You can interview with the best intentions, seeking to demonstrate your suitability for the job for which you’re interviewing. You can ask all the right questions and thoroughly evaluate the position for which you applied. You can have a good interaction and overall feeling of satisfaction with the limited knowledge available to you when you make your decision to accept a job offer.
But it isn’t until you arrive on that fateful day to begin a new job when you’ll in fact come face to face with the actual, life-size, hi-def big picture that is your new work environment, in person. You never really know until you start whether or not you’ve made the right decision. Even so, everyone wears their best face when you start a new job, it’s the honeymoon period so if there are glaring issues during this period, it would behoove you to pay attention. Because sometimes, things are not as they seem.
I recently encountered a person I’ve known for many years who shared an experience they had with/about a new job – which ended almost as quickly as it began.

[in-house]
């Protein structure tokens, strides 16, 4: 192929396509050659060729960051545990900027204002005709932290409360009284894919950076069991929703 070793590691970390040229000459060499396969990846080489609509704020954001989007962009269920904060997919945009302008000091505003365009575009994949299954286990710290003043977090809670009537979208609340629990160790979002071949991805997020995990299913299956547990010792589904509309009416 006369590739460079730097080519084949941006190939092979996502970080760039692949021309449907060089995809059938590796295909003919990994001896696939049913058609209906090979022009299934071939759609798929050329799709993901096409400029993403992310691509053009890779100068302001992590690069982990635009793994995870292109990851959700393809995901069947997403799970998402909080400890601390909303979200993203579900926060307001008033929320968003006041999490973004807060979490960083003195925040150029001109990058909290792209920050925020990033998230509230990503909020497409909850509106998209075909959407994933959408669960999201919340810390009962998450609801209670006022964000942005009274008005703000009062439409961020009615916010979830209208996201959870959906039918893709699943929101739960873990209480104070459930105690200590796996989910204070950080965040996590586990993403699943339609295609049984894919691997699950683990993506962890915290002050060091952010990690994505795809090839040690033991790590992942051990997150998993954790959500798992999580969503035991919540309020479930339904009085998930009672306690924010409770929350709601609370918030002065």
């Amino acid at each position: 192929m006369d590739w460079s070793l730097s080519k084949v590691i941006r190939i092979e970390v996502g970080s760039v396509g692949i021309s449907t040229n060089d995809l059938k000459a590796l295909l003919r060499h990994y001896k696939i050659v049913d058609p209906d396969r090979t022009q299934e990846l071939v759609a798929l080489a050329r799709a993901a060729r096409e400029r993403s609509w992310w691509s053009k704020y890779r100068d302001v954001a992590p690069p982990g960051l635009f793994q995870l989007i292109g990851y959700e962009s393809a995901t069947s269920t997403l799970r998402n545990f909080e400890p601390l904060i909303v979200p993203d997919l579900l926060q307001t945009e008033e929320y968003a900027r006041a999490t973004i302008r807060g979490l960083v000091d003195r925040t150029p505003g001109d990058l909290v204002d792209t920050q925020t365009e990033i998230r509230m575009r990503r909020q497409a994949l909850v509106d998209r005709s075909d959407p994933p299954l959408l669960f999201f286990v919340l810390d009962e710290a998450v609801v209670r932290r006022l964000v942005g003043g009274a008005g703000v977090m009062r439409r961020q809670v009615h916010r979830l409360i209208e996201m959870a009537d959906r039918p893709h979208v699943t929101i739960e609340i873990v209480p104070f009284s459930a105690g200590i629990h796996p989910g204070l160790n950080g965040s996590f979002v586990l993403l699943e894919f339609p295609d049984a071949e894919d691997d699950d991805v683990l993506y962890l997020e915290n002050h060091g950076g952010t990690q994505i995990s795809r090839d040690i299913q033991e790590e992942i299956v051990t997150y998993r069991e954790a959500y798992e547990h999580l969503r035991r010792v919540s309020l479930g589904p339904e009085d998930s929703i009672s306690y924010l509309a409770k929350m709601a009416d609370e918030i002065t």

She was elated to have been hired by an organization with a good reputation and all with whom she met, behaved professionally and friendly. On the first day of work she was introduced to her co-worker, who had been there already two years and was tasked with her training. Suddenly, from that moment things changed. As with any new job, learning new systems and processes can be demanding but is to be expected, everyplace is different in one way or another. This notwithstanding almost immediately, her co-worker and trainer was demeaning, intentionally made all things more difficult and was literally insulting. Here, where I live in the Czech Republic they have a term called mobing, it is pronounced like the word “mobbing” but with a long “o” and translated, it equates with harassment, as in, workplace harassment. It is a serious charge but one that can be hard to prove without witnesses (a note to readers who might experience similar behavior: utilize a discreet, voice activated recording device and voila, you have the next best thing to a witness and proof). The new employee quickly recognized a problem and attempted to address her co-worker to learn what issues might be causing the communication and behavioral issues; but this was answered with worse treatment and more insults. (I could list more of what was related to me but for the sake of blog brevity I’ve shortened the story) So on Day Three, she reached out to the manager seeking some relief but none was offered except to suggest she should “…hang in there and things would work themselves out” and to her knowledge nothing else was said or done with regard to the offending co-worker. There were no other assurances provided.